Every season is farmers market season
PETERBOROUGH - The town's two summer farmers markets have joined forces to hold a winter farmers market in the Peterborough Community Center through the fall, winter and spring months.
From 3 to 6 p.m. on Wednesdays, vendors selling crafts, flowers, produce, baked goods, eggs, meat, dairy and other goods fill the large concrete-floored room that had been the drill hall when the building was used by the New Hampshire National Guard.
The town acquired the building from the Guard two years ago and opened it as a community center late last year on the stipulation no taxpayer dollars would go toward funding its use.
"We're planning on going through the whole season. We started on Oct. 17 and we're planning to go all the way through May," said Christine Fennell of Peterborough, one of the organizers.
Fennell, who sells homemade sweaters, said vendors are from both the Peterborough Farmers Market that holds a Wednesday afternoon market in Depot Park downtown during the summer and the Fresh Chicks Markets that holds a Monday farmers market on a green at the Monadnock Community Hospital campus.
"We have so many venders we have a waiting list, so when we have an opening, we call a vendor on the waiting list and they fill the spot. So we have new people coming in and out all the time," Fennell said.
Wednesday afternoon, vendors said the market is catching as the word spreads.
"I think it's a great idea and I'm going to come back next week and do some Christmas shopping," said customer Janice Yoe of Dublin, who normally shops at the Fresh Chicks Market during the summer.
Bakery 42 owner Cynthia Crockett of Antrim was selling her breads and cookies to many of her regular summer customers.
"This is the first year for this one to become a winter market," she said. "It's been a little bit of a slow start, but people are still remembering that we are still going."
Selling her salad mix and other fresh produce as well as her wool and hand-knitted items, Temple farmer Jennifer Connolly of Fiber Dreams Farm said she plans to have produce all winter long for her shoppers, including market regular Maureen Cohen of Peterborough.
"It's so important to shop here. Honestly, you basically can get everything you need," Cohen said. "I go to the grocery store for oranges and bananas, things you can't get here. I like to support local farmers, and it's fresher. And we get winter-keeping vegetables now, and you get what's in season so you always know it's fresh. I come every week so I get milk, yogurt, eggs, bread, jam, meat, cheese, baked goods, you can get everything, it's amazing."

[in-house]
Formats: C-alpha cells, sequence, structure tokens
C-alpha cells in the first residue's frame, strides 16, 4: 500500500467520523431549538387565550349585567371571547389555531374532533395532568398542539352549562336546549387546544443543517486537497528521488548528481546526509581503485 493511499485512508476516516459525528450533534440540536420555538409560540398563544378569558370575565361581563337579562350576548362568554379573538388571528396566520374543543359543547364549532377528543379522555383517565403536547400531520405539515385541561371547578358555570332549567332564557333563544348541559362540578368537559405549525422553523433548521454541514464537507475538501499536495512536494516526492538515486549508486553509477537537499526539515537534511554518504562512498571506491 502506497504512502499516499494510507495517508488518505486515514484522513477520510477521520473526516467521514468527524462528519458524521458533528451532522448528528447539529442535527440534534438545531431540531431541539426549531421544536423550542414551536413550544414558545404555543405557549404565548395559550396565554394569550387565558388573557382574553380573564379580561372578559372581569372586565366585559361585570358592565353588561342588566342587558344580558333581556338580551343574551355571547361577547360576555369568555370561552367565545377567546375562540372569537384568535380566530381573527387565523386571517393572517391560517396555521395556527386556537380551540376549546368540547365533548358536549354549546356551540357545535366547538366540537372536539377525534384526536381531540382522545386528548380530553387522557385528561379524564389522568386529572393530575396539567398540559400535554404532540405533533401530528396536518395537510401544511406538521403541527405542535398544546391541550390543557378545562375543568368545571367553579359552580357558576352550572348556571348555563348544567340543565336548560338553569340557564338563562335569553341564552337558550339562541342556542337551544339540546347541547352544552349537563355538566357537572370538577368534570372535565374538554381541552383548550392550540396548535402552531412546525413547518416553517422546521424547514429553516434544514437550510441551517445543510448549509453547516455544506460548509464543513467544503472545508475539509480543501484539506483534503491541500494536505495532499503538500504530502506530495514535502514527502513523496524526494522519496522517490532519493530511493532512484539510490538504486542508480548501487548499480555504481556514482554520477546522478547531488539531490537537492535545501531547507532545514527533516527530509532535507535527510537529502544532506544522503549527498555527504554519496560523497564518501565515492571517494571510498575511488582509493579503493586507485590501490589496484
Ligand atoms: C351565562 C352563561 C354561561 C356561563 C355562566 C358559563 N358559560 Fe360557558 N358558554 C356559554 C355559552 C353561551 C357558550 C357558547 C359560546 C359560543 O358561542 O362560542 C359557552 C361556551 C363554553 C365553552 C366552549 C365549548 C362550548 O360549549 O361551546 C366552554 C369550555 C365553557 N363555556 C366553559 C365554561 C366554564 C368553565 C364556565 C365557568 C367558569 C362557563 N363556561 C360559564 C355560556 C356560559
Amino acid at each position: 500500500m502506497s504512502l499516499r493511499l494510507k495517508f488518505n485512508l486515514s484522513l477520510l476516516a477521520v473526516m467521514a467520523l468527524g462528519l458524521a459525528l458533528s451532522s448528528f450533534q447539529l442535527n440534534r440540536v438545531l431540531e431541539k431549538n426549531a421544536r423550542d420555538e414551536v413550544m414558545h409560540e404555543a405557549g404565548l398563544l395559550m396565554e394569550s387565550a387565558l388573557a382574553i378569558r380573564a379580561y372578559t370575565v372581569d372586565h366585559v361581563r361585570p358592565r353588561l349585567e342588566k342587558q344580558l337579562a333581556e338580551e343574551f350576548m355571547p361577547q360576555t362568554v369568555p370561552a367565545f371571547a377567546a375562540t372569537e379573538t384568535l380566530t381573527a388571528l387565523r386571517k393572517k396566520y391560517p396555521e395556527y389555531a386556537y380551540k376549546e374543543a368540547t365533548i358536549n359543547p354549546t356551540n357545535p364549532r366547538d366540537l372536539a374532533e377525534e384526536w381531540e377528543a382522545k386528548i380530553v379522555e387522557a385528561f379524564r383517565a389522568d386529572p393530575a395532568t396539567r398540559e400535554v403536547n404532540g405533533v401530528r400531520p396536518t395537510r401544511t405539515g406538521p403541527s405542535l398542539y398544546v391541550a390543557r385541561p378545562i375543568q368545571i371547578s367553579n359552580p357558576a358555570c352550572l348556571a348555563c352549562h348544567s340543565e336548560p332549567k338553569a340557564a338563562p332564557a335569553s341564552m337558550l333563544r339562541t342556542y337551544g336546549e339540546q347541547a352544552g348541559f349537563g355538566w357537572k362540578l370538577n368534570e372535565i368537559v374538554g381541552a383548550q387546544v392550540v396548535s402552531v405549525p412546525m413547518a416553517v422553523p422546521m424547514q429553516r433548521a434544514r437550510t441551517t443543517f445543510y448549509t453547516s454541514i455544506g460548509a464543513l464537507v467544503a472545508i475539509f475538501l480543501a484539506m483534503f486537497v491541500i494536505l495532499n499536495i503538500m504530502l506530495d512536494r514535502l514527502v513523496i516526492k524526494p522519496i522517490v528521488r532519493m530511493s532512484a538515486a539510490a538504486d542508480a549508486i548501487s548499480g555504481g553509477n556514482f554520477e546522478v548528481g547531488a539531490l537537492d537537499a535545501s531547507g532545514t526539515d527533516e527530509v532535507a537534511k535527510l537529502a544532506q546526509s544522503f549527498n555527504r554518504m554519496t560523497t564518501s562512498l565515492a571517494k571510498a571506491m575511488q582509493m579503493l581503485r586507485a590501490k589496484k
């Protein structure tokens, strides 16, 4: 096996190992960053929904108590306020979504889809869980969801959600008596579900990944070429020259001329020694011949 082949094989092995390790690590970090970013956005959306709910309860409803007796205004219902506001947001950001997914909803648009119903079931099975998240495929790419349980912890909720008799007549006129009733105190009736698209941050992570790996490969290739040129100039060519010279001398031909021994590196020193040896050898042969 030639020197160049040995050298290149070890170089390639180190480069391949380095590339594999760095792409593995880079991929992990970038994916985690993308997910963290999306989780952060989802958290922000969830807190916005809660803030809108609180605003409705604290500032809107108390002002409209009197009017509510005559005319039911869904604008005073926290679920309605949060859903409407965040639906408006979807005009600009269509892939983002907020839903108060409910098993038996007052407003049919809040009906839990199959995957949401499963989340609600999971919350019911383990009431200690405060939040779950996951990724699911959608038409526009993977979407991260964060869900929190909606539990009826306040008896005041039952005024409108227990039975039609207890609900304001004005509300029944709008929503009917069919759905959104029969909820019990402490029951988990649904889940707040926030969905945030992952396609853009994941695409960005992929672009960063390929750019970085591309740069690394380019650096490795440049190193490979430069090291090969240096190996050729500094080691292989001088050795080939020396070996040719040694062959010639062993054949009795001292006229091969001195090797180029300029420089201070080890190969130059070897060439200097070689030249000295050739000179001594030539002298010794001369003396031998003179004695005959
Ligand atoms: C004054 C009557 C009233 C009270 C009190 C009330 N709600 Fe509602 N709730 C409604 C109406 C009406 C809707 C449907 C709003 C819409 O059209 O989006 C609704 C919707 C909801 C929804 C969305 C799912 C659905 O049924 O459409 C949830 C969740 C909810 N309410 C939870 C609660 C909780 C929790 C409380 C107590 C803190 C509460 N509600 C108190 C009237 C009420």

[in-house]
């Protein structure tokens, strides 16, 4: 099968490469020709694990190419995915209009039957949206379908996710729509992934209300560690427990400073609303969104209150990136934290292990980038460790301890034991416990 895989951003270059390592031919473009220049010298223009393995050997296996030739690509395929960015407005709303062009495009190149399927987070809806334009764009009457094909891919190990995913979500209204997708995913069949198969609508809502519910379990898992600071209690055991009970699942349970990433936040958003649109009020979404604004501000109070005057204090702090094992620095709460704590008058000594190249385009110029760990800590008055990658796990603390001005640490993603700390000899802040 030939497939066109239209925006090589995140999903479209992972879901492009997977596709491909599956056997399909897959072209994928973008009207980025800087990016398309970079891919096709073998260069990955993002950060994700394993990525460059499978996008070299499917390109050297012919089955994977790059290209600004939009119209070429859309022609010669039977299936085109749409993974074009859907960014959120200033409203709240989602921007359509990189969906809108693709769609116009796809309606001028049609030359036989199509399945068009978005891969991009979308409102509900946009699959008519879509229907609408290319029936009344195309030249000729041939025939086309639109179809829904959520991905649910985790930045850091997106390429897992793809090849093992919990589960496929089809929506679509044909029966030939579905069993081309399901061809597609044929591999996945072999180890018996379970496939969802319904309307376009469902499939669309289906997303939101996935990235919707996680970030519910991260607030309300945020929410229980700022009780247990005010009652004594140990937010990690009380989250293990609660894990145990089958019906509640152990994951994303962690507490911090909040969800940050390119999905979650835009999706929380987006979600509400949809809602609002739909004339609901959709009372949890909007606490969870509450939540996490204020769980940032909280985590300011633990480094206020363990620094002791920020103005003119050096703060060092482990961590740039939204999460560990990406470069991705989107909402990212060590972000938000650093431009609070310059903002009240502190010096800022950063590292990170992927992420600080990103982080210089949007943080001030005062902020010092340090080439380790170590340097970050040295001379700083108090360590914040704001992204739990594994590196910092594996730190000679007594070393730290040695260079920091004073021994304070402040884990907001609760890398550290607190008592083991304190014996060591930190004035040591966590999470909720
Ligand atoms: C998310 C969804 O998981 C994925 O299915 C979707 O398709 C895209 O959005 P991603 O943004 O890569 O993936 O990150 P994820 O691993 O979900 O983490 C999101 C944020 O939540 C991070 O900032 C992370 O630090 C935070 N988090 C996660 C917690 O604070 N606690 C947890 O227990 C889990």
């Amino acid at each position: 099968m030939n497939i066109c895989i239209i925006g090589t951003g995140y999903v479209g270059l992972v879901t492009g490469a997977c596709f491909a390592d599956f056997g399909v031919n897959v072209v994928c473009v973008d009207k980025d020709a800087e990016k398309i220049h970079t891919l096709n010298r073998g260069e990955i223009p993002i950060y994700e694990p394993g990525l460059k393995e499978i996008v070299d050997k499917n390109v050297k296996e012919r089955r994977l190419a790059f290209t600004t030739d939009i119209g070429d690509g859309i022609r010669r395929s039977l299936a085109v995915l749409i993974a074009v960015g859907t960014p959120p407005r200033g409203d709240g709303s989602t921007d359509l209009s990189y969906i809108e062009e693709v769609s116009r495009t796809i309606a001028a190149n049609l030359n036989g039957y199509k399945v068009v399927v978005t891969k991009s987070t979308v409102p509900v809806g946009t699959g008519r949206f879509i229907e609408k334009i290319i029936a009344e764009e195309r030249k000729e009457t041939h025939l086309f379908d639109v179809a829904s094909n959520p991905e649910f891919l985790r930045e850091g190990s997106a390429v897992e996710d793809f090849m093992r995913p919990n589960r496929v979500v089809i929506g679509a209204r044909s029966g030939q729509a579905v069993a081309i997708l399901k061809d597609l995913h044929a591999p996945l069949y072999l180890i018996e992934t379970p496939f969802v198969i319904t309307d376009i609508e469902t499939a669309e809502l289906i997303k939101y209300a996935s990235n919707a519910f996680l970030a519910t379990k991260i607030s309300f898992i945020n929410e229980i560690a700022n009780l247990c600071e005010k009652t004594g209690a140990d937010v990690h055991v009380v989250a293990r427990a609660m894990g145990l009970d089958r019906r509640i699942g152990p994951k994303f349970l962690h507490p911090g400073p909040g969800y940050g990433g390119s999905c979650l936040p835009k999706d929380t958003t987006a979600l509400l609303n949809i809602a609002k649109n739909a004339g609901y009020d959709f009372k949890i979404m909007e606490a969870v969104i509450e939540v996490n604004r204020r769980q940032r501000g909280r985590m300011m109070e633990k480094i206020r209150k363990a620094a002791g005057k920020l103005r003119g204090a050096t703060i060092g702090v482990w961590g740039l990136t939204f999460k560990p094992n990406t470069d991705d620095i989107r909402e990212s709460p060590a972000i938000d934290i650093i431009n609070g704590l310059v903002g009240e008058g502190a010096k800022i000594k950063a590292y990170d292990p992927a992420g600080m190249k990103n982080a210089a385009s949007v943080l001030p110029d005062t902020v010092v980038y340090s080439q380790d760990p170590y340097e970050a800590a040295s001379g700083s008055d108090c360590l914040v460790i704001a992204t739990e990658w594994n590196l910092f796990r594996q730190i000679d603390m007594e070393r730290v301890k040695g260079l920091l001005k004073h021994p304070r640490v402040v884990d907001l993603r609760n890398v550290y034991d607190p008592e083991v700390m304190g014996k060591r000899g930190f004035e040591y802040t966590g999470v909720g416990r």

The winter market is one of many new activities cropping up at the community center, which has been open only a year.
Recreation department director Jeff King said several sports, including lacrosse and a new archery program, are being held at the center, as well as weekly senior lunches and monthly Cub Scout meetings. The center is also being rented out for birthday parties and other events.
Programming has picked up so much, he has ordered signs for better visibility and is planning to add lighting to the building for the programs, which mostly take place at night.
King said the recreation department is close to completing a deal with New England College in Henniker to purchase the college's old gym floor, which has been removed and is sitting in storage.
"It's going to be a very good price for the quality of the floor," King said. "A brand new floor would cost us at least $130,000, and we're getting it for way less than that."
King said he is looking for volunteers to help install the floor this winter. The floor with absorption material beneath it would convert the concrete-floored drill hall into a proper gymnasium.
The community center is also working to raise $140,000 to add a commercial kitchen; $26,000 has already been raised, including a $15,000 donation from the Arthur and Dolores Daniels Foundation.
King said he is hoping a $70,000 grant from the NH Charitable Foundation will be awarded to the center to fund half of the commercial kitchen cost. The new floor and a commercial kitchen would make the hall easier to rent as well as add new uses that in turn would generate the revenue needed to maintain and grow the young community center, he said.
- - - - - - - -
Meghan Pierce may be reached at email@example.com.
Community groups profit from race week
Alanis Morissette to play Casino Ballroom